The Fidesz Party and its coalition the Christian Democratic People’s Party (KDNP) have 131 of the 199 seats in the National Assembly. The Movement for a Better Hungary (Jobbik) Party controls 24 seats in the National Assembly. The Fidesz-KDNP and Jobbik are theoretically in opposition, but issues on migration are the exception. Both nationalist political groups have not held back in expressing their anti-refugee sentiment, and their current and expected political power is most concerning.
Jason Pack, a researcher at Cambridge University, sums up the situation in Hungary quite well, “Despite the ease of movement afforded by their EU passports, fewer Hungarian young people study abroad than five years ago; fewer are trilingual than a generation ago; the country’s economy and political system are gradually reverting back to Soviet-style cronyism, after a brief flirtation with liberal democracy; free flows of investment capitalism have halted; and – most worryingly– Hungarian ethnic nationalism deploys increasingly irredentist themes.” This is a major concern because Hungarians aged 15-44 constitute approximately one-third of the population. Rising ethnic nationalism driven by older demographics is concerning, but when this phenomenon is being driven by young people, it becomes devastating. The young are blaming refugees for their hardships.
A similar narrative took shape during the 2016 U.S. election. The great and prosperous boom after World War II was followed by a significant increase in supply of jobs, which not only fostered happier citizens because their net worth was increasing, but also helped crystalize civic nationalism. Since there were so many jobs, immigrants and refugees coming into the country were not of grave concern, and were often welcomed. Now that the has music stopped, frustration and anger have been building up, and the blame game naturally follows.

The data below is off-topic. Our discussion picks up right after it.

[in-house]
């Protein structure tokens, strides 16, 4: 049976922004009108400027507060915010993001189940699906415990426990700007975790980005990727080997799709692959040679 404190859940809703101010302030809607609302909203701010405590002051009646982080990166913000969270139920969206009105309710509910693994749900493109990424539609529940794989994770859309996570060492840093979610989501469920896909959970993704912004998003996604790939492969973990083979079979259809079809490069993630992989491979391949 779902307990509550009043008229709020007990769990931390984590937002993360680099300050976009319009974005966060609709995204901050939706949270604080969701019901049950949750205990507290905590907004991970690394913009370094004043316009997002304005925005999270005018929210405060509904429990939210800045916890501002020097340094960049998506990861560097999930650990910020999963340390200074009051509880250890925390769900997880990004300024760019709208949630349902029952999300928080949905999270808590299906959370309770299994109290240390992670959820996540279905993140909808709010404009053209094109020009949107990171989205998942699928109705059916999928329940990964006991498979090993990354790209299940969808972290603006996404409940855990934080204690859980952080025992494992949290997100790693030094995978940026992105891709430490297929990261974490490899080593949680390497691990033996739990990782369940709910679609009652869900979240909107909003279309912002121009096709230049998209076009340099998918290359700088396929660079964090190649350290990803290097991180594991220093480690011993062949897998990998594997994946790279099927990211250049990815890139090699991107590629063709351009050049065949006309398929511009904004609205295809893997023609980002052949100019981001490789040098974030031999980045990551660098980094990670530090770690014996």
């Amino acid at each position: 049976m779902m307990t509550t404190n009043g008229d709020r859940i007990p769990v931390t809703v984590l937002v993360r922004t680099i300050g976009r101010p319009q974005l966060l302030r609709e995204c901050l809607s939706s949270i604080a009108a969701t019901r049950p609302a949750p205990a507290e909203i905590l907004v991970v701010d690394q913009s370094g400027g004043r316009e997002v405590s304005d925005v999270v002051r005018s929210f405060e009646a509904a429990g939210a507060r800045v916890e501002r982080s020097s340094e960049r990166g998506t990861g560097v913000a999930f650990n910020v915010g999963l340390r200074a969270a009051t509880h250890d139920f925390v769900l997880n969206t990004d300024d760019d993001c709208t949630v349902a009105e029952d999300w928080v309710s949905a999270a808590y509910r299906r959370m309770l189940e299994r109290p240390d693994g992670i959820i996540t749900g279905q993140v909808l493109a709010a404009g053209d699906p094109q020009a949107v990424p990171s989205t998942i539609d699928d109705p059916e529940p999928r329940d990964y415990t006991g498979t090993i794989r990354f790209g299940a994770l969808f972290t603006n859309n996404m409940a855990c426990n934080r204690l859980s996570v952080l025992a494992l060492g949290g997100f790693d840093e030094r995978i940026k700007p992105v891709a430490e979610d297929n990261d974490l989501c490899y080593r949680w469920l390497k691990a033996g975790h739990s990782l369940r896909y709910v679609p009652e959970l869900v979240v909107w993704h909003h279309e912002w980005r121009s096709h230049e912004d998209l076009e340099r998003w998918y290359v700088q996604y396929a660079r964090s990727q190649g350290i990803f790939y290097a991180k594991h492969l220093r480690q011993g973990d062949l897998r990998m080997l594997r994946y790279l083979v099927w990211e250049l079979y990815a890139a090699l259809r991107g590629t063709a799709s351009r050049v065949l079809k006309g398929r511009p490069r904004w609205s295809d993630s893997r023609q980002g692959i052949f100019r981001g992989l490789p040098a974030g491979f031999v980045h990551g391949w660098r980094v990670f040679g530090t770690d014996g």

Three combined ingredients – increased supply of refugees, increased demand for anti-refugee policy, and a relatively weak economy – are the recipe for leveraging ethnic nationalism to blame refugees for Hungary’s economic hardship.
On an absolute and relative per capita basis, Hungary is receiving . However, Hungary rejects most of these applicants, and has the lowest acceptance rate in the EU. Refugees are being blamed for Hungary’s weak economy, although Hungary has accepted few refugees. So what can be done?
While the EU is becoming increasingly frustrated with Hungary’s approach to the refugee crisis, it is important to realize that EU pressure is only adding fuel to the nationalist fire in Hungary. Hungary has a relatively weak GDP per capita and their economy is not likely to improve anytime soon. Instead of the EU trying to enforce minimum asylum acceptance thresholds, it would be more beneficial for all European nations to instead let Hungary independently decide how many refugees it wants to receive. Although this at first sounds counterintuitive, EU pressure is inadvertently increasing the legitimacy of Hungary’s ethnic nationalism. Hungary’s nationalist coalition in power along with Jobbik have made it clear they will block the EU’s refugee program. The more the EU pressures Hungary into accepting refugees, the more Hungary’s nationalist parties can blame refugees for everything going wrong to legitimize these party’s platforms.
Hungary is blaming refugees for their internal issues, despite very few refugees being granted asylum. The EU’s increased pressure on Hungary is legitimizing ethnic nationalism within, making it increasingly harder for those on the outside to have a chance of ever being accepted on the inside.